The site itself urges caution:
              Caution!

Students should be cautioned on using
 their real identity and giving personal
  information over the Internet at any
                   time.
       Authority of sites
    Although the websites on the
    Psychology list are have been
selected because of their reliability
     and authority, students will
 inevitably run their own searches.
  They should be aware that their
critical thinking faculties need to be
      switched on at all times …
An obvious hoax …
                  Clues:
   Garish font
   Bad design
   .net address
   Preposterous claims
   Probably spelling errors
A not so obvious example:
             No real clues


   Slick
   Sophisticated
   Well-designed …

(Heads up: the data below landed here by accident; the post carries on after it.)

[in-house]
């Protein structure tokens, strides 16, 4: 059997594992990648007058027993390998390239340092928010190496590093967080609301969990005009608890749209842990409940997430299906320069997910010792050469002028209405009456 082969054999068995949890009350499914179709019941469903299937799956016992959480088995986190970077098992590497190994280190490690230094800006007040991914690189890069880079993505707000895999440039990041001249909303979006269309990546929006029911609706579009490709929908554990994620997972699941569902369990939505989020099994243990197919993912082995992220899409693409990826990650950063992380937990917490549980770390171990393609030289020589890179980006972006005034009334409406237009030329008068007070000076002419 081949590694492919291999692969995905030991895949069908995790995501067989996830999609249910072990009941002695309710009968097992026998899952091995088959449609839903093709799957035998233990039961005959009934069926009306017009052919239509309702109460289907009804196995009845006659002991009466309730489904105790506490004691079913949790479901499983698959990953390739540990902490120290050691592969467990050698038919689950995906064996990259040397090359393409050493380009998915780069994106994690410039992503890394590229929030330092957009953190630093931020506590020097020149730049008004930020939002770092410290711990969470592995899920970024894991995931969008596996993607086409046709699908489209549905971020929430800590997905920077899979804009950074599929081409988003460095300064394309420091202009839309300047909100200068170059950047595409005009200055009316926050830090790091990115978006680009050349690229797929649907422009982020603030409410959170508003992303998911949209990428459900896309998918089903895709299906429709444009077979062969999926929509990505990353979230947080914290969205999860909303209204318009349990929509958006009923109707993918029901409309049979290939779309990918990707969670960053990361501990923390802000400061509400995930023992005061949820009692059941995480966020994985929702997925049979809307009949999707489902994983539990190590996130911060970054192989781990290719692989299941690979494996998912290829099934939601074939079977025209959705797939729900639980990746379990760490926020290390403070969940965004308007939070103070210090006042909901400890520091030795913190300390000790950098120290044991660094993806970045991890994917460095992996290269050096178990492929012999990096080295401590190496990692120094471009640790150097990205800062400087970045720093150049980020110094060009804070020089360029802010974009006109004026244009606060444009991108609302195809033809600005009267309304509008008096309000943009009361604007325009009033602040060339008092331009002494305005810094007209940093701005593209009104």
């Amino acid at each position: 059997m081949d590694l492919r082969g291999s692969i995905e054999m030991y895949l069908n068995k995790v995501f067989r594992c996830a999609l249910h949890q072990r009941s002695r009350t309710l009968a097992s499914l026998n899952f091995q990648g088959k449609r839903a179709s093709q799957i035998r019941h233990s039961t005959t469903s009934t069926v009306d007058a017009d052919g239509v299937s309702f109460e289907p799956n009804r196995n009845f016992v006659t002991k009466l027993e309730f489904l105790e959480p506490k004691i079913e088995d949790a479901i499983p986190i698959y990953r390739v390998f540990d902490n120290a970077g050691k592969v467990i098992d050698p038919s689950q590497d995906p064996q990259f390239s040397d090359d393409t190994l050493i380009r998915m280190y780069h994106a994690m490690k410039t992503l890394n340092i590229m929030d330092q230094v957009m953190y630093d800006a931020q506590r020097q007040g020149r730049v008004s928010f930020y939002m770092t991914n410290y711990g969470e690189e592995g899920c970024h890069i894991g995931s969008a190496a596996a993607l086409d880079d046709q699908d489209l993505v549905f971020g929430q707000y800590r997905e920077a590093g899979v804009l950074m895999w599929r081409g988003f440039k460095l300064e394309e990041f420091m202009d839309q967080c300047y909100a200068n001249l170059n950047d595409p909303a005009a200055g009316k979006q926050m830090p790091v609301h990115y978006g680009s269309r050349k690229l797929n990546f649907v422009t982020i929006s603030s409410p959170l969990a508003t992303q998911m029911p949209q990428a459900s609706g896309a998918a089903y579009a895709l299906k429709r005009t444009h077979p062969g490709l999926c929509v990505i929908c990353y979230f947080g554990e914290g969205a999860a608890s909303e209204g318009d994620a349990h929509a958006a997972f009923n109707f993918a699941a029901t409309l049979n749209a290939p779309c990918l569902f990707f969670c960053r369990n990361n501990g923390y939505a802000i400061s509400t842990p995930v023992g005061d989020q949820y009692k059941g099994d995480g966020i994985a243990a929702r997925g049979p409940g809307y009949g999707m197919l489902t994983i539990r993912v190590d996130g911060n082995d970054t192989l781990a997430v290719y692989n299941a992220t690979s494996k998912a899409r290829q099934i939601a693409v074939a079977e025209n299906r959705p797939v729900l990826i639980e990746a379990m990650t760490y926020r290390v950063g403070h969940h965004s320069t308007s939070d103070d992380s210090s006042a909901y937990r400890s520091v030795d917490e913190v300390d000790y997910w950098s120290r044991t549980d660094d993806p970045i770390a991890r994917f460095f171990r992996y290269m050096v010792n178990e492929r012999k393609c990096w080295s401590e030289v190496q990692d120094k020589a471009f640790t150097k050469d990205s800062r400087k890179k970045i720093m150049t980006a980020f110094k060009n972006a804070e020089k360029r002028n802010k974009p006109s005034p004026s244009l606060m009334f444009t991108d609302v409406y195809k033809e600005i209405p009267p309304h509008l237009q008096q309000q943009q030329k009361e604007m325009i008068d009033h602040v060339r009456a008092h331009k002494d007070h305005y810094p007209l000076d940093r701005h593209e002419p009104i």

But …


It still has preposterous claims
    A bit of research is needed ..

   No such hospital exists
   The author is an installation and
    Internet artist
   It has received credit as being one of
    the best hoax sites around
Education World is just one of the
       places to ‘out’ it ..
                Look for:
   Authors – who wrote it and what are
    their credentials?
   Domain - .edu and .gov will have a
    lot more weight than .com or .net
   Accuracy – are the facts
    documented?
                 Look for:
   Objectivity – is there a strong point
    of view or an agenda being pushed?
   Currency – when was the site last
    updated?
   Scope – is the information too basic
    or is it too scholarly? Is there enough
    information for the topic?
More information on assessing
websites can be found on the CMIS
website …
              Activity 11
   Go back to the CMIS home page and
    follow the links ‘Using ICT in the
    Curriculum’ to read more about
    evaluating websites and other ICT
    issues.
LOTS OF LINKS
      Advertising on sites


Many sites will have sponsored
advertising. Popups can be annoying
and some will have inappropriate
links: